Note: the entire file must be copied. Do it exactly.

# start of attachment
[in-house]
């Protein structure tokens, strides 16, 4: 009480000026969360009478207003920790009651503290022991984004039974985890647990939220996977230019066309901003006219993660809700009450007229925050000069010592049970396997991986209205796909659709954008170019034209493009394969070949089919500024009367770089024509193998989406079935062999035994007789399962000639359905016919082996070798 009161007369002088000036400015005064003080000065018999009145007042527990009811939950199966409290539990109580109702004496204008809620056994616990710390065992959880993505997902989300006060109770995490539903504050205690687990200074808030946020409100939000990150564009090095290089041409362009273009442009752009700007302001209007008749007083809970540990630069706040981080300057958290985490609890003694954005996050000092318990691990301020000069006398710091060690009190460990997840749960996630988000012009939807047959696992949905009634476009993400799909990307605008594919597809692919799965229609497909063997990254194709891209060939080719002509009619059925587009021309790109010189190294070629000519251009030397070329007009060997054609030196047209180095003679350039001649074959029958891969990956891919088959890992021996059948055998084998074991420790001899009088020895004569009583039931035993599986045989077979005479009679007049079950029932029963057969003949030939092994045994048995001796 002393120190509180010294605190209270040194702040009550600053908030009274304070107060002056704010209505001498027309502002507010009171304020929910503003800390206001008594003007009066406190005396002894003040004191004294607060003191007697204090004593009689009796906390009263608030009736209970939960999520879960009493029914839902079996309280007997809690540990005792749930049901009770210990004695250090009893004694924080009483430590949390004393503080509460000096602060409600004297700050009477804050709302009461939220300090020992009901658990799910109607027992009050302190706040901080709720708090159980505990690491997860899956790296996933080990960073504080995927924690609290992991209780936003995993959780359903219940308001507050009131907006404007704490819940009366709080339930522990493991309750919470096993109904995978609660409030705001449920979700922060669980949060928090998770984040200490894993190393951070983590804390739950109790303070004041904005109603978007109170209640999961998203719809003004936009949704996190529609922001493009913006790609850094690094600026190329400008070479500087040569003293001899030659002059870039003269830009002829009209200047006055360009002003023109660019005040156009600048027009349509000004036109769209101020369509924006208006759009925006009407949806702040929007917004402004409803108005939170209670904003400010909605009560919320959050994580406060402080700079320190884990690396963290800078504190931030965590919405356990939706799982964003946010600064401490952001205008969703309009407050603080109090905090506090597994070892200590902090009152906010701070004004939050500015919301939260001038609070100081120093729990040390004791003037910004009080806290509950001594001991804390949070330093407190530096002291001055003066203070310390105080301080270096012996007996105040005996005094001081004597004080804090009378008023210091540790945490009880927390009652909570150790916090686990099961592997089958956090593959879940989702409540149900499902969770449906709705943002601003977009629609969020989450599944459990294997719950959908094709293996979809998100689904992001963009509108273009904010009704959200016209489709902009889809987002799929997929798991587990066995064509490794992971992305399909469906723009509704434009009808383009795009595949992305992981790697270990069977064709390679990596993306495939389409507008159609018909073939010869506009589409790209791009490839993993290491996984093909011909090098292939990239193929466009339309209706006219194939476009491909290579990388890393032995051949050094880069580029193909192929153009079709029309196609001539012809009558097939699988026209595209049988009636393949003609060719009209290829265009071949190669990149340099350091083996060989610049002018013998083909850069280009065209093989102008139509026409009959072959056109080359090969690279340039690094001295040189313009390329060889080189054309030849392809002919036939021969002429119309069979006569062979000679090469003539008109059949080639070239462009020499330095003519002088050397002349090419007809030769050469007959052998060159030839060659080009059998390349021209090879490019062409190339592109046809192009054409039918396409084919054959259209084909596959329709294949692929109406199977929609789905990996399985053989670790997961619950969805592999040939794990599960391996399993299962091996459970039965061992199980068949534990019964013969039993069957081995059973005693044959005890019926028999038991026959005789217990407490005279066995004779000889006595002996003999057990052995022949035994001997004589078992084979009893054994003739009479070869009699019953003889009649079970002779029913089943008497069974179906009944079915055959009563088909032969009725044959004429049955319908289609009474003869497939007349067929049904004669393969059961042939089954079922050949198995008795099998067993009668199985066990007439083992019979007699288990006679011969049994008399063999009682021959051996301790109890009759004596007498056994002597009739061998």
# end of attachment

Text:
[in-house]
């Protein structure tokens, strides 16, 4: 009480000026969360009478207003920790009651503290022991984004039974985890647990939220996977230019066309901003006219993660809700009450007229925050000069010592049970396997991986209205796909659709954008170019034209493009394969070949089919500024009367770089024509193998989406079935062999035994007789399962000639359905016919082996070798 009161007369002088000036400015005064003080000065018999009145007042527990009811939950199966409290539990109580109702004496204008809620056994616990710390065992959880993505997902989300006060109770995490539903504050205690687990200074808030946020409100939000990150564009090095290089041409362009273009442009752009700007302001209007008749007083809970540990630069706040981080300057958290985490609890003694954005996050000092318990691990301020000069006398710091060690009190460990997840749960996630988000012009939807047959696992949905009634476009993400799909990307605008594919597809692919799965229609497909063997990254194709891209060939080719002509009619059925587009021309790109010189190294070629000519251009030397070329007009060997054609030196047209180095003679350039001649074959029958891969990956891919088959890992021996059948055998084998074991420790001899009088020895004569009583039931035993599986045989077979005479009679007049079950029932029963057969003949030939092994045994048995001796 002393120190509180010294605190209270040194702040009550600053908030009274304070107060002056704010209505001498027309502002507010009171304020929910503003800390206001008594003007009066406190005396002894003040004191004294607060003191007697204090004593009689009796906390009263608030009736209970939960999520879960009493029914839902079996309280007997809690540990005792749930049901009770210990004695250090009893004694924080009483430590949390004393503080509460000096602060409600004297700050009477804050709302009461939220300090020992009901658990799910109607027992009050302190706040901080709720708090159980505990690491997860899956790296996933080990960073504080995927924690609290992991209780936003995993959780359903219940308001507050009131907006404007704490819940009366709080339930522990493991309750919470096993109904995978609660409030705001449920979700922060669980949060928090998770984040200490894993190393951070983590804390739950109790303070004041904005109603978007109170209640999961998203719809003004936009949704996190529609922001493009913006790609850094690094600026190329400008070479500087040569003293001899030659002059870039003269830009002829009209200047006055360009002003023109660019005040156009600048027009349509000004036109769209101020369509924006208006759009925006009407949806702040929007917004402004409803108005939170209670904003400010909605009560919320959050994580406060402080700079320190884990690396963290800078504190931030965590919405356990939706799982964003946010600064401490952001205008969703309009407050603080109090905090506090597994070892200590902090009152906010701070004004939050500015919301939260001038609070100081120093729990040390004791003037910004009080806290509950001594001991804390949070330093407190530096002291001055003066203070310390105080301080270096012996007996105040005996005094001081004597004080804090009378008023210091540790945490009880927390009652909570150790916090686990099961592997089958956090593959879940989702409540149900499902969770449906709705943002601003977009629609969020989450599944459990294997719950959908094709293996979809998100689904992001963009509108273009904010009704959200016209489709902009889809987002799929997929798991587990066995064509490794992971992305399909469906723009509704434009009808383009795009595949992305992981790697270990069977064709390679990596993306495939389409507008159609018909073939010869506009589409790209791009490839993993290491996984093909011909090098292939990239193929466009339309209706006219194939476009491909290579990388890393032995051949050094880069580029193909192929153009079709029309196609001539012809009558097939699988026209595209049988009636393949003609060719009209290829265009071949190669990149340099350091083996060989610049002018013998083909850069280009065209093989102008139509026409009959072959056109080359090969690279340039690094001295040189313009390329060889080189054309030849392809002919036939021969002429119309069979006569062979000679090469003539008109059949080639070239462009020499330095003519002088050397002349090419007809030769050469007959052998060159030839060659080009059998390349021209090879490019062409190339592109046809192009054409039918396409084919054959259209084909596959329709294949692929109406199977929609789905990996399985053989670790997961619950969805592999040939794990599960391996399993299962091996459970039965061992199980068949534990019964013969039993069957081995059973005693044959005890019926028999038991026959005789217990407490005279066995004779000889006595002996003999057990052995022949035994001997004589078992084979009893054994003739009479070869009699019953003889009649079970002779029913089943008497069974179906009944079915055959009563088909032969009725044959004429049955319908289609009474003869497939007349067929049904004669393969059961042939089954079922050949198995008795099998067993009668199985066990007439083992019979007699288990006679011969049994008399063999009682021959051996301790109890009759004596007498056994002597009739061998």